They call it gas lighting - when someone acts like you are losing your mind for believing in something that is true. Dealers do this to consumers as well - when it comes to defective cars. “Engine knock? Oh no, I can’t hear anything. And if I did, I’d say it sounds normal,” the service writer yells to you as your car’s engine self-destructs.

This is a common complaint I hear about from consumers. It often happens with problems that are widespread for which there is no fix. Think recent dual-clutch transmissions. Or, I’ve heard a few involving engine noise. But their denial of the existence of the problem doesn’t make it go away.

Nor does it relieve them of liability for the repair - or their exposure under the Lemon Law. So, don’t take “No” (or, “You’re crazy”) for an answer.

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Bring it back in, to other dealers if necessary, and keep treating the problem like it is real. Especially because it is. Get repair orders. And then, if it gets that far, call an attorney. I explain it all in this week’s podcast. Here is the audio (astute observers may notice that it is substantially longer than the video):

And the video (which is shorter than the audio, the reason for which would not be obvious from the video):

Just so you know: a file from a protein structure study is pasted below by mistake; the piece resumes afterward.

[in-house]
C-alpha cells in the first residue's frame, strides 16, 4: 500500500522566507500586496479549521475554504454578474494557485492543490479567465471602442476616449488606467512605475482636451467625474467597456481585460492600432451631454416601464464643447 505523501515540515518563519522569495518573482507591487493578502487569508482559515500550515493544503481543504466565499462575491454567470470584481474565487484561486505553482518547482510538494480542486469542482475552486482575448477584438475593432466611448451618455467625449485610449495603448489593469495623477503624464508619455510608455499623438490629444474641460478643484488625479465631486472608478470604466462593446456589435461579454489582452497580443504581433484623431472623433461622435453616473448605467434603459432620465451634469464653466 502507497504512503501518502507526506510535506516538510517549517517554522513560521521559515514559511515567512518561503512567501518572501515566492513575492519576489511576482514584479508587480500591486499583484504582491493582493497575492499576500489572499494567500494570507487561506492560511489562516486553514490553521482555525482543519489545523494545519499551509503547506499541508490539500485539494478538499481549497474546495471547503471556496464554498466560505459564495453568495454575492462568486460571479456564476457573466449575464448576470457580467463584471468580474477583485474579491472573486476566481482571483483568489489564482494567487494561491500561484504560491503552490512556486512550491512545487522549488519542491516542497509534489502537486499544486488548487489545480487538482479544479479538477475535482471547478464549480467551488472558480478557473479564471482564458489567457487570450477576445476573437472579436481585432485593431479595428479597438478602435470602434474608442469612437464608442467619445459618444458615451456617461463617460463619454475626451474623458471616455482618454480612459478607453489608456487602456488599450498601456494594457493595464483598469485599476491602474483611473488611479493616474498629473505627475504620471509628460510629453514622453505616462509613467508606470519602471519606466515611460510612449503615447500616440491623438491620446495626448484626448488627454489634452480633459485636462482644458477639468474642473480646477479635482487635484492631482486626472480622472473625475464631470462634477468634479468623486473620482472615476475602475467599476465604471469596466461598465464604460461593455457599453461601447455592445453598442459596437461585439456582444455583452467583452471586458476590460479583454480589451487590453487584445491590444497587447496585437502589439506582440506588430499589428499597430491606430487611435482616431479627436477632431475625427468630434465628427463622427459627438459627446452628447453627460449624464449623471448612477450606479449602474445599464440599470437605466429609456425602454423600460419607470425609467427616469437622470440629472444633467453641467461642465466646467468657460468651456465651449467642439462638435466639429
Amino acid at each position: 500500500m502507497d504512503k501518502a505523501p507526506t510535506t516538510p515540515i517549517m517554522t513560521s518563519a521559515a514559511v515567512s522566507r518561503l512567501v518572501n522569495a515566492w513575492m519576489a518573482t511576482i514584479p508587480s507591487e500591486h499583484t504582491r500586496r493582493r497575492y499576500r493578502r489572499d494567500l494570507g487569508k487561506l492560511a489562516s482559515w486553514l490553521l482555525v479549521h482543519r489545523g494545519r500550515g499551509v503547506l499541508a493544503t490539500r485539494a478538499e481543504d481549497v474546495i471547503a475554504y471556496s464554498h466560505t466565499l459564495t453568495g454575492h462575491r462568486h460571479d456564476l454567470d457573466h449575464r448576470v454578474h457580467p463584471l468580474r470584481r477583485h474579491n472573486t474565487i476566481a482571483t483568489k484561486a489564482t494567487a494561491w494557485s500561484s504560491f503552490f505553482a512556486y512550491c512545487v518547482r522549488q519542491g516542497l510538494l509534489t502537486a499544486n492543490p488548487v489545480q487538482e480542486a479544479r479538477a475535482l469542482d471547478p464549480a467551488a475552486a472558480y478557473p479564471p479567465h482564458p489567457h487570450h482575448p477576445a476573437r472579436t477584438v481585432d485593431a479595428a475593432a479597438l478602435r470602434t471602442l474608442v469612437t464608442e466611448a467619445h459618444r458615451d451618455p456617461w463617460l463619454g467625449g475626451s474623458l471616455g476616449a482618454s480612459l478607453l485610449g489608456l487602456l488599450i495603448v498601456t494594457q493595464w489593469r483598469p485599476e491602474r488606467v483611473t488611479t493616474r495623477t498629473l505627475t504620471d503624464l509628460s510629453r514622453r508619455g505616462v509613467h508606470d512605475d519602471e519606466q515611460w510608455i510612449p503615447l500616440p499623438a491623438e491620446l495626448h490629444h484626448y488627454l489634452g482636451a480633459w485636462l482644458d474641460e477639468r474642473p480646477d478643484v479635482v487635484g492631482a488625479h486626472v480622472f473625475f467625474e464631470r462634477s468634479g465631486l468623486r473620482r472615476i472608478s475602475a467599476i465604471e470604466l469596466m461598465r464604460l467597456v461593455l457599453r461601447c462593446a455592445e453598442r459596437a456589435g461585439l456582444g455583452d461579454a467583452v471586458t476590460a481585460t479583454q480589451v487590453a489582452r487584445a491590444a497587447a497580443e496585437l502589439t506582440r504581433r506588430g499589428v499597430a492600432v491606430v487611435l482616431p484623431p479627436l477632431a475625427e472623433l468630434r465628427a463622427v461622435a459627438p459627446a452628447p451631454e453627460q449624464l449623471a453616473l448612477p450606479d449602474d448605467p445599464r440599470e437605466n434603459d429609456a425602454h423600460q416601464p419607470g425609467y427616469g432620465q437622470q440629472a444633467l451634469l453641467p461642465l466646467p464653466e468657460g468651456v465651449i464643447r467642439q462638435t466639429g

Follow me on Twitter: @stevelehto

Hear my podcast on iTunes: Lehto’s Law

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Steve Lehto has been practicing law for 25 years, almost exclusively in consumer protection and Michigan lemon law. He wrote The Lemon Law Bible and Chrysler’s Turbine Car: The Rise and Fall of Detroit’s Coolest Creation.

This website may supply general information about the law but it is for informational purposes only. This does not create an attorney-client relationship and is not meant to constitute legal advice, so the good news is we’re not billing you by the hour for reading this. The bad news is that you shouldn’t act upon any of the information without consulting a qualified professional attorney who will, probably, bill you by the hour.